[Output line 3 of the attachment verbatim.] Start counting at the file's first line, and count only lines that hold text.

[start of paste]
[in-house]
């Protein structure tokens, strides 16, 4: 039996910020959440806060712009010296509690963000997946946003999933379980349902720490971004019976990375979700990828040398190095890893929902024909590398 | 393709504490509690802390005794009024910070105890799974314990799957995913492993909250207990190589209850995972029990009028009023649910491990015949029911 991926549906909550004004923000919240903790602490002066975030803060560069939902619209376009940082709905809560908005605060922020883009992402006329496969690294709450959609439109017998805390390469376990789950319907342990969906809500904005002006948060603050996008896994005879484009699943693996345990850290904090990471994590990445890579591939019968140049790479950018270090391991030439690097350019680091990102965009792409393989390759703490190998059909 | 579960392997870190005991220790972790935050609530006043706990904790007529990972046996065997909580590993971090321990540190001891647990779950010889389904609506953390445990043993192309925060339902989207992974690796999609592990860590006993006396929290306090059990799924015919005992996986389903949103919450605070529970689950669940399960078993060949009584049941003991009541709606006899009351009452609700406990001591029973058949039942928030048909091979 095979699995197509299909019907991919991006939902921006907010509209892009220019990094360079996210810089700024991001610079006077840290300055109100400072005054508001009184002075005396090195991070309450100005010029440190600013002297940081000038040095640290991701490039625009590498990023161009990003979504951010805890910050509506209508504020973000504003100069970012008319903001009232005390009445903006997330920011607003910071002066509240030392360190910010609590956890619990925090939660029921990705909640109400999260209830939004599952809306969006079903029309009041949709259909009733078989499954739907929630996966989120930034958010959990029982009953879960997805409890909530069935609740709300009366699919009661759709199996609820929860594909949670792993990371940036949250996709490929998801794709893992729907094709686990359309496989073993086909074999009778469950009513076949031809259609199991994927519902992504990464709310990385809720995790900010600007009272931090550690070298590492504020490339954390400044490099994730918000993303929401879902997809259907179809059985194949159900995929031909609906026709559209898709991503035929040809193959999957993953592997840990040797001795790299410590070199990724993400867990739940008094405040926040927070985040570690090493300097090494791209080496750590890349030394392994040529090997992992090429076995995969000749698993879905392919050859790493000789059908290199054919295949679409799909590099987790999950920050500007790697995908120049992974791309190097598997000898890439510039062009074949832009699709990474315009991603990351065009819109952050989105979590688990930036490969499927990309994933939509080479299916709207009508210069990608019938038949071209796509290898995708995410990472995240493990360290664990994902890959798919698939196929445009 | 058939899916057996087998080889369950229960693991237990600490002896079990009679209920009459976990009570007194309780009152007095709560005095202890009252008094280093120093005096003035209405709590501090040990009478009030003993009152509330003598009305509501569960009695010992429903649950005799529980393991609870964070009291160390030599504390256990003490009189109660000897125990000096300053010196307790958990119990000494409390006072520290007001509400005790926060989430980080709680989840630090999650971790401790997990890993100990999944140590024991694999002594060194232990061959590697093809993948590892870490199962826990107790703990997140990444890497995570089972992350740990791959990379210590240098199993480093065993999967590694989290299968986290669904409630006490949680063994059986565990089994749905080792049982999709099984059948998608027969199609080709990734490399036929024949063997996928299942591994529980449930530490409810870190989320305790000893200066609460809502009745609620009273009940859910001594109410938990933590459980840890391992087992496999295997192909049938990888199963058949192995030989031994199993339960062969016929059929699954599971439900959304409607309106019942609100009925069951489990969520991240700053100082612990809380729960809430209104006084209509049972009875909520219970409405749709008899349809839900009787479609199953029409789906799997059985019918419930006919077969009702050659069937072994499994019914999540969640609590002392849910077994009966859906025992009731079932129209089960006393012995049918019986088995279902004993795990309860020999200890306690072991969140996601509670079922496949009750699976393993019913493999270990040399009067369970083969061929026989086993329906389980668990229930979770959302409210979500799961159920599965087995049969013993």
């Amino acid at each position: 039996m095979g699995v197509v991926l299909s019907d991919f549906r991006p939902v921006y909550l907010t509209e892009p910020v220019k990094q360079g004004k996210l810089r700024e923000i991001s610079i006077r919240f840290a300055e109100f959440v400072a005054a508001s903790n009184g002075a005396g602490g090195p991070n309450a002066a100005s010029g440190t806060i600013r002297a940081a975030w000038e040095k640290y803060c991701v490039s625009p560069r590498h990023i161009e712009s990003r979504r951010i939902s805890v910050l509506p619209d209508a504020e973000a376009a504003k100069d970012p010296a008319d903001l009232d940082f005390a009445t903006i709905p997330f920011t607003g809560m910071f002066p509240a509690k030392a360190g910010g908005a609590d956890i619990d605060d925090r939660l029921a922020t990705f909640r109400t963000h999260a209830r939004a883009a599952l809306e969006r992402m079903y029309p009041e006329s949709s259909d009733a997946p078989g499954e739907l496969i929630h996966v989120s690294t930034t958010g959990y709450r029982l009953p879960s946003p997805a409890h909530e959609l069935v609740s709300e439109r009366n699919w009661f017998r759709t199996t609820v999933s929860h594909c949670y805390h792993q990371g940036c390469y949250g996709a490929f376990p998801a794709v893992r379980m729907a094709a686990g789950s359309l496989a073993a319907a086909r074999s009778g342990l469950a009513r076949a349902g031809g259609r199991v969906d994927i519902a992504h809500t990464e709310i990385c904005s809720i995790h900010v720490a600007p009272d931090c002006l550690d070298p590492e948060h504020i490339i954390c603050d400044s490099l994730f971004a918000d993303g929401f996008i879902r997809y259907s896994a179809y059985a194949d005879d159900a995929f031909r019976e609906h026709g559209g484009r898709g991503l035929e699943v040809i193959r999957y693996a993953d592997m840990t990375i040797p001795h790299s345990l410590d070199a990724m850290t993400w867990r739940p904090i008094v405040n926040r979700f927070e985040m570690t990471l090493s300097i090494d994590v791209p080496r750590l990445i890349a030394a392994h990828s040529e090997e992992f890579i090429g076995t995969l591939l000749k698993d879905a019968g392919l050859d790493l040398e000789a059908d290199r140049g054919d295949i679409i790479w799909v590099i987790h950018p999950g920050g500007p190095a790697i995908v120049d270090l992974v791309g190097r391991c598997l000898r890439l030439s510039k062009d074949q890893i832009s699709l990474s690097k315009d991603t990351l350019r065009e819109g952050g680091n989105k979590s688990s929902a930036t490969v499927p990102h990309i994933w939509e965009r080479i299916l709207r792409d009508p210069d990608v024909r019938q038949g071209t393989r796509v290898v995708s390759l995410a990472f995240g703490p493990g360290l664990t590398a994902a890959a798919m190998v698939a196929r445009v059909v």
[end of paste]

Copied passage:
């Amino acid at each position: 039996m095979g699995v197509v991926l299909s019907d991919f549906r991006p939902v921006y909550l907010t509209e892009p910020v220019k990094q360079g004004k996210l810089r700024e923000i991001s610079i006077r919240f840290a300055e109100f959440v400072a005054a508001s903790n009184g002075a005396g602490g090195p991070n309450a002066a100005s010029g440190t806060i600013r002297a940081a975030w000038e040095k640290y803060c991701v490039s625009p560069r590498h990023i161009e712009s990003r979504r951010i939902s805890v910050l509506p619209d209508a504020e973000a376009a504003k100069d970012p010296a008319d903001l009232d940082f005390a009445t903006i709905p997330f920011t607003g809560m910071f002066p509240a509690k030392a360190g910010g908005a609590d956890i619990d605060d925090r939660l029921a922020t990705f909640r109400t963000h999260a209830r939004a883009a599952l809306e969006r992402m079903y029309p009041e006329s949709s259909d009733a997946p078989g499954e739907l496969i929630h996966v989120s690294t930034t958010g959990y709450r029982l009953p879960s946003p997805a409890h909530e959609l069935v609740s709300e439109r009366n699919w009661f017998r759709t199996t609820v999933s929860h594909c949670y805390h792993q990371g940036c390469y949250g996709a490929f376990p998801a794709v893992r379980m729907a094709a686990g789950s359309l496989a073993a319907a086909r074999s009778g342990l469950a009513r076949a349902g031809g259609r199991v969906d994927i519902a992504h809500t990464e709310i990385c904005s809720i995790h900010v720490a600007p009272d931090c002006l550690d070298p590492e948060h504020i490339i954390c603050d400044s490099l994730f971004a918000d993303g929401f996008i879902r997809y259907s896994a179809y059985a194949d005879d159900a995929f031909r019976e609906h026709g559209g484009r898709g991503l035929e699943v040809i193959r999957y693996a993953d592997m840990t990375i040797p001795h790299s345990l410590d070199a990724m850290t993400w867990r739940p904090i008094v405040n926040r979700f927070e985040m570690t990471l090493s300097i090494d994590v791209p080496r750590l990445i890349a030394a392994h990828s040529e090997e992992f890579i090429g076995t995969l591939l000749k698993d879905a019968g392919l050859d790493l040398e000789a059908d290199r140049g054919d295949i679409i790479w799909v590099i987790h950018p999950g920050g500007p190095a790697i995908v120049d270090l992974v791309g190097r391991c598997l000898r890439l030439s510039k062009d074949q890893i832009s699709l990474s690097k315009d991603t990351l350019r065009e819109g952050g680091n989105k979590s688990s929902a930036t490969v499927p990102h990309i994933w939509e965009r080479i299916l709207r792409d009508p210069d990608v024909r019938q038949g071209t393989r796509v290898v995708s390759l995410a990472f995240g703490p493990g360290l664990t590398a994902a890959a798919m190998v698939a196929r445009v059909v």